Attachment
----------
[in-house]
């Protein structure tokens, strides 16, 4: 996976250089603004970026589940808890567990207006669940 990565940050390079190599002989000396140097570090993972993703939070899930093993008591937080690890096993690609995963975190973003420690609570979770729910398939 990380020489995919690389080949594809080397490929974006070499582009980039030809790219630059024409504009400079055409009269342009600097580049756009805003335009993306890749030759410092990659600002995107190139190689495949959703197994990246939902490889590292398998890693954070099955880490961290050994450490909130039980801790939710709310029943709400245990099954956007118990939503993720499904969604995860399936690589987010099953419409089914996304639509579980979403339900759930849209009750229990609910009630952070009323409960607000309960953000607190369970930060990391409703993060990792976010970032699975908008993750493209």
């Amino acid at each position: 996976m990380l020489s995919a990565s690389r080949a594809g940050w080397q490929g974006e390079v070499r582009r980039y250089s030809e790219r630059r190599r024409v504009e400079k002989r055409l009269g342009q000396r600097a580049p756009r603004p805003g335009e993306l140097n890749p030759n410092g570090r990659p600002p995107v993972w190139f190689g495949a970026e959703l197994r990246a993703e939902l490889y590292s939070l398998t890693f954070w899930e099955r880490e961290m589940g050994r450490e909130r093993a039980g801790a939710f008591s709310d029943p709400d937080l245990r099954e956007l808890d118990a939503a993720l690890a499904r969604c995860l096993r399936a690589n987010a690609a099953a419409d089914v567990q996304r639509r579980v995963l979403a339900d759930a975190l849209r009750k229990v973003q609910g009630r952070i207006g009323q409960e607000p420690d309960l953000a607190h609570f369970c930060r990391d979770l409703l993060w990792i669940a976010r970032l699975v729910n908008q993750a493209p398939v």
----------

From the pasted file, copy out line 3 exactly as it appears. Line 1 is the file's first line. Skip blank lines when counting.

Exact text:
């Amino acid at each position: 996976m990380l020489s995919a990565s690389r080949a594809g940050w080397q490929g974006e390079v070499r582009r980039y250089s030809e790219r630059r190599r024409v504009e400079k002989r055409l009269g342009q000396r600097a580049p756009r603004p805003g335009e993306l140097n890749p030759n410092g570090r990659p600002p995107v993972w190139f190689g495949a970026e959703l197994r990246a993703e939902l490889y590292s939070l398998t890693f954070w899930e099955r880490e961290m589940g050994r450490e909130r093993a039980g801790a939710f008591s709310d029943p709400d937080l245990r099954e956007l808890d118990a939503a993720l690890a499904r969604c995860l096993r399936a690589n987010a690609a099953a419409d089914v567990q996304r639509r579980v995963l979403a339900d759930a975190l849209r009750k229990v973003q609910g009630r952070i207006g009323q409960e607000p420690d309960l953000a607190h609570f369970c930060r990391d979770l409703l993060w990792i669940a976010r970032l699975v729910n908008q993750a493209p398939v």